Why birds are making so many Brits twitch with excitement

Subject: Why birds are making so many Brits twitch with excitement
Date: Fri, 18 Mar 2005 15:06:36 +1100
Mar 17th 2005 
>From The Economist print edition

WHICH organisation, founded by a group of Manchester ladies worried about
the use of feathers in the hat trade, has more members than the three main
political parties in Britain put together? The Royal Society for the
Protection of Birds (RSPB), which was created to publicise the plight of
egrets and great crested grebes, is by far the largest organisation of its
type in the world, with over 1m members. Not content with lobbying for
birds, the RSPB also runs 30 large bird sanctuaries in Britain, and is in
the middle of creating a big new one in Cambridgeshire. The reasons for the
RSPB's anomalous success-a mixture of geography, history and plain
happenstance-illustrate some ways in which Britain is different.
First, Britain has little spare countryside for birds to flit around in. In
France, where hunters have been known to demonstrate for their right to
shoot migrating birds, the notion that bird habitats could disappear seems
laughable: there's just so much space. In densely populated Britain, where
there are 246 people per square kilometre, compared with 110 in France, the
spare land tends to be used for agriculture. Some birds live happily with
that. But others have found intensive farming impossible to cope with, and
the number of species has declined. Shrinking numbers get birds publicity,
so there may be a causal relationship between their declining numbers and
growing popularity (see chart).
Second, Britons are atypically enthusiastic about animals. Last weekend,
around 5m tuned in to watch Crufts, a competition for dogs which involves
manicured pooches trotting around an astroturf arena, interspersed with
heart-warming tales about hero dogs rescuing people. When it comes to
getting people to fork out, animal charities do better than charities for
the blind, the deaf and the elderly put together. In France, schoolchildren
sing a nursery rhyme encouraging them to pluck feathers from a lark. A tiny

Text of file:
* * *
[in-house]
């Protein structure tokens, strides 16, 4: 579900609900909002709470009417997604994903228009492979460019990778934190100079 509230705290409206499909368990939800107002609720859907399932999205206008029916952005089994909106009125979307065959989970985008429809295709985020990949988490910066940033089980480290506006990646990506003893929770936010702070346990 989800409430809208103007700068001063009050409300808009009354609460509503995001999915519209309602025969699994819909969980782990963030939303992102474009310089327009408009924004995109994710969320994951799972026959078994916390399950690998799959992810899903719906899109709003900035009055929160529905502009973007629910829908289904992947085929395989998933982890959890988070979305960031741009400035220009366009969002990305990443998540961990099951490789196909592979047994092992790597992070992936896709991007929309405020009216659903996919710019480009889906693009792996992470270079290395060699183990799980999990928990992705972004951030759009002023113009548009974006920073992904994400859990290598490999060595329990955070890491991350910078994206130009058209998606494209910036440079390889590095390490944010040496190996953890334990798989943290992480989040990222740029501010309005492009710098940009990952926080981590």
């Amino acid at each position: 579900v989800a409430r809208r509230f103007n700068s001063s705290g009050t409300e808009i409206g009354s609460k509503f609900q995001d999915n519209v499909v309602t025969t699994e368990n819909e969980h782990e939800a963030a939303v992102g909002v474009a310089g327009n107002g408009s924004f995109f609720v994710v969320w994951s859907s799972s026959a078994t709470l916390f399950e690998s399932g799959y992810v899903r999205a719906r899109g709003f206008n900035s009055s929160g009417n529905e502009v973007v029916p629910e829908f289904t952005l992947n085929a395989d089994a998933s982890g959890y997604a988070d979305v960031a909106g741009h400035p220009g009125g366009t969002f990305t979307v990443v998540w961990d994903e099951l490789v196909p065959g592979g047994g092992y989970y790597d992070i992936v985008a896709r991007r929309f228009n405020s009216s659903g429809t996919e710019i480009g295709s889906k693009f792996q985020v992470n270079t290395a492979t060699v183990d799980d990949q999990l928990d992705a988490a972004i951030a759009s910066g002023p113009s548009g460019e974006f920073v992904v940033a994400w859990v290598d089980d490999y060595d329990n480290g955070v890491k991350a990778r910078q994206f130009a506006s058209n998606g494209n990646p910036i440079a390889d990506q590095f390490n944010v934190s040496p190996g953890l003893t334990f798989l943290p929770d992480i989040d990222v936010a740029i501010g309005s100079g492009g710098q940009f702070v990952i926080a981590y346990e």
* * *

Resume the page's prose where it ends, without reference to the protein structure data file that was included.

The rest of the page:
tot doing the same in Britain would probably be referred to the social

Third, Britain's geography makes it a particularly eventful place for
bird-lovers. With one toe dipped in the Atlantic and another in the North
Sea, Britain is a refuge for birds that get blown off course while
migrating. The Isles of Scilly (off the south-west coast) can snare birds
from Bermuda, while Fair Isle (off the north-eastern tip) gets visits from
birds that belong in Siberia. Of the 400 different birds that a dedicated
birdwatcher may hope to see in Britain and Ireland, only 220 are regular
residents. The arrival of a rare one is a little like a visit from a movie
star: in Hollywood a sighting barely interrupts the slurping of a
milk-shake; in Sheffield it would stop traffic.
A whole subculture-that of the twitcher, as the most dedicated birdwatchers
are known, to the annoyance of some of them-has grown up around these
celebrity appearances. There are a few thousand twitchers in Britain,
according to Stephen Moss, author of a social history of birdwatching.
Alerted by pagers or e-mail, they will travel long distances to see a rare
bird. Like all successful subcultures, twitching has its own rules, language
and demi-gods. A "dip" is a failed "twitch", meaning that the bird flew off
before the twitcher arrived, preventing him from "ticking", or recording,
it. A UTV (untickable view) refers to a sighting too fleeting or hazy to be
counted. "Suppression", which is when news of a rare bird's arrival is kept
quiet until after it has left, is a sin.  Those who dedicate themselves to
twitching can hope to join the 400 Club, whose members have all seen at
least that number of species in Britain and Ireland.
The reasons why twitching appeals to white British males (there are few
female or ethnic-minority twitchers) are not clear. Popular explanations
include the Protestant work ethic (people feel guilty about lying around
doing nothing, and so fill their leisure time with pseudo-useful things),
Freudian psychology (a repressed male sexual urge leads to compulsive
behaviour) and neuro psychology (type-S brains, more common among men, like
making lists and cataloguing things; type-E brains, more common among women,
don't). If the Freudians are right, perhaps twitching is just trainspotting
for the post-industrial age.

Alastair Smith
Cargo Controls
Australian Customs Service

Phone: 02 6275 6367
Mob:   0439 737 658
Fax:    02 6275 5745


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